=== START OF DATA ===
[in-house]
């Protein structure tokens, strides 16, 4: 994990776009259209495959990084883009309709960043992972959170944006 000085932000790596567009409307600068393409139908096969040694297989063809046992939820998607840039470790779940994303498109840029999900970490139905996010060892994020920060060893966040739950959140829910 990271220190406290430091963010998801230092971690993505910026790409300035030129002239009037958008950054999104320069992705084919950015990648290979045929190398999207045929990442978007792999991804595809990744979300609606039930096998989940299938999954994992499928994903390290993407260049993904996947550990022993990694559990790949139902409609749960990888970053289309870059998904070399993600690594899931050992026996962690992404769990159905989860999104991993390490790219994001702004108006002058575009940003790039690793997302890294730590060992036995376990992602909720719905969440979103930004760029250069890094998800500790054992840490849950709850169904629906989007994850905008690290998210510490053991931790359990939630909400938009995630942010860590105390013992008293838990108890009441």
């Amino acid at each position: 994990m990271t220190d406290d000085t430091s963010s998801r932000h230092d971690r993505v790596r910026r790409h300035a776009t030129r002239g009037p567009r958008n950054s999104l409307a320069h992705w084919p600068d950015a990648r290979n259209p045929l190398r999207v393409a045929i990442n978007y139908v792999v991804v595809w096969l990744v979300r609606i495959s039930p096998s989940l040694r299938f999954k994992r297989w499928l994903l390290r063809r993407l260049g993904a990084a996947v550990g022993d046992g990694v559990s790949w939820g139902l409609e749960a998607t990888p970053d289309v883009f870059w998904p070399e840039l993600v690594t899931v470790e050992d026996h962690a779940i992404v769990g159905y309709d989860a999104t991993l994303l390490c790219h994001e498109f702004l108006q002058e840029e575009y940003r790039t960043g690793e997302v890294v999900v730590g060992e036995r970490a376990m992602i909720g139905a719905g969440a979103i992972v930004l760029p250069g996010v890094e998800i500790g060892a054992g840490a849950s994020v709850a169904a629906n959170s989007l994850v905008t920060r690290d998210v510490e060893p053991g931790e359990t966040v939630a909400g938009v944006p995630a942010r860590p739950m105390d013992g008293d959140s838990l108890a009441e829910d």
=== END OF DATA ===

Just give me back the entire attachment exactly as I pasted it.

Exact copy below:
[in-house]
């Protein structure tokens, strides 16, 4: 994990776009259209495959990084883009309709960043992972959170944006 000085932000790596567009409307600068393409139908096969040694297989063809046992939820998607840039470790779940994303498109840029999900970490139905996010060892994020920060060893966040739950959140829910 990271220190406290430091963010998801230092971690993505910026790409300035030129002239009037958008950054999104320069992705084919950015990648290979045929190398999207045929990442978007792999991804595809990744979300609606039930096998989940299938999954994992499928994903390290993407260049993904996947550990022993990694559990790949139902409609749960990888970053289309870059998904070399993600690594899931050992026996962690992404769990159905989860999104991993390490790219994001702004108006002058575009940003790039690793997302890294730590060992036995376990992602909720719905969440979103930004760029250069890094998800500790054992840490849950709850169904629906989007994850905008690290998210510490053991931790359990939630909400938009995630942010860590105390013992008293838990108890009441």
């Amino acid at each position: 994990m990271t220190d406290d000085t430091s963010s998801r932000h230092d971690r993505v790596r910026r790409h300035a776009t030129r002239g009037p567009r958008n950054s999104l409307a320069h992705w084919p600068d950015a990648r290979n259209p045929l190398r999207v393409a045929i990442n978007y139908v792999v991804v595809w096969l990744v979300r609606i495959s039930p096998s989940l040694r299938f999954k994992r297989w499928l994903l390290r063809r993407l260049g993904a990084a996947v550990g022993d046992g990694v559990s790949w939820g139902l409609e749960a998607t990888p970053d289309v883009f870059w998904p070399e840039l993600v690594t899931v470790e050992d026996h962690a779940i992404v769990g159905y309709d989860a999104t991993l994303l390490c790219h994001e498109f702004l108006q002058e840029e575009y940003r790039t960043g690793e997302v890294v999900v730590g060992e036995r970490a376990m992602i909720g139905a719905g969440a979103i992972v930004l760029p250069g996010v890094e998800i500790g060892a054992g840490a849950s994020v709850a169904a629906n959170s989007l994850v905008t920060r690290d998210v510490e060893p053991g931790e359990t966040v939630a909400g938009v944006p995630a942010r860590p739950m105390d013992g008293d959140s838990l108890a009441e829910d």